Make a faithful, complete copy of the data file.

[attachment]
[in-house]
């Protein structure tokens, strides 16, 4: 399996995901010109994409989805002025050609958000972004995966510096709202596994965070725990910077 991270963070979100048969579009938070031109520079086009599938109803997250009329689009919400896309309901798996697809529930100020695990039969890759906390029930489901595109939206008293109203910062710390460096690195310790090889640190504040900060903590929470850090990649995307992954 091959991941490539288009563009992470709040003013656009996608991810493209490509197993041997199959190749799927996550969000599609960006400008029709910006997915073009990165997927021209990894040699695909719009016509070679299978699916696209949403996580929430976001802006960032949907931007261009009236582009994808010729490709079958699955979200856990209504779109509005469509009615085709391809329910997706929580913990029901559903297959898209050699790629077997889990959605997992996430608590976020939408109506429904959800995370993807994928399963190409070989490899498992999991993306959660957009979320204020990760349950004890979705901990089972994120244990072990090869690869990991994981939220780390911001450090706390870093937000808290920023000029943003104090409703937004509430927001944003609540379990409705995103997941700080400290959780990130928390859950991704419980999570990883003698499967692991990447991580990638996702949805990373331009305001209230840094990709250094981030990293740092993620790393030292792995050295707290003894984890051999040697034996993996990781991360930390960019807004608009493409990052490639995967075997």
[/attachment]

[in-house]
């Protein structure tokens, strides 16, 4: 399996995901010109994409989805002025050609958000972004995966510096709202596994965070725990910077 991270963070979100048969579009938070031109520079086009599938109803997250009329689009919400896309309901798996697809529930100020695990039969890759906390029930489901595109939206008293109203910062710390460096690195310790090889640190504040900060903590929470850090990649995307992954 091959991941490539288009563009992470709040003013656009996608991810493209490509197993041997199959190749799927996550969000599609960006400008029709910006997915073009990165997927021209990894040699695909719009016509070679299978699916696209949403996580929430976001802006960032949907931007261009009236582009994808010729490709079958699955979200856990209504779109509005469509009615085709391809329910997706929580913990029901559903297959898209050699790629077997889990959605997992996430608590976020939408109506429904959800995370993807994928399963190409070989490899498992999991993306959660957009979320204020990760349950004890979705901990089972994120244990072990090869690869990991994981939220780390911001450090706390870093937000808290920023000029943003104090409703937004509430927001944003609540379990409705995103997941700080400290959780990130928390859950991704419980999570990883003698499967692991990447991580990638996702949805990373331009305001209230840094990709250094981030990293740092993620790393030292792995050295707290003894984890051999040697034996993996990781991360930390960019807004608009493409990052490639995967075997």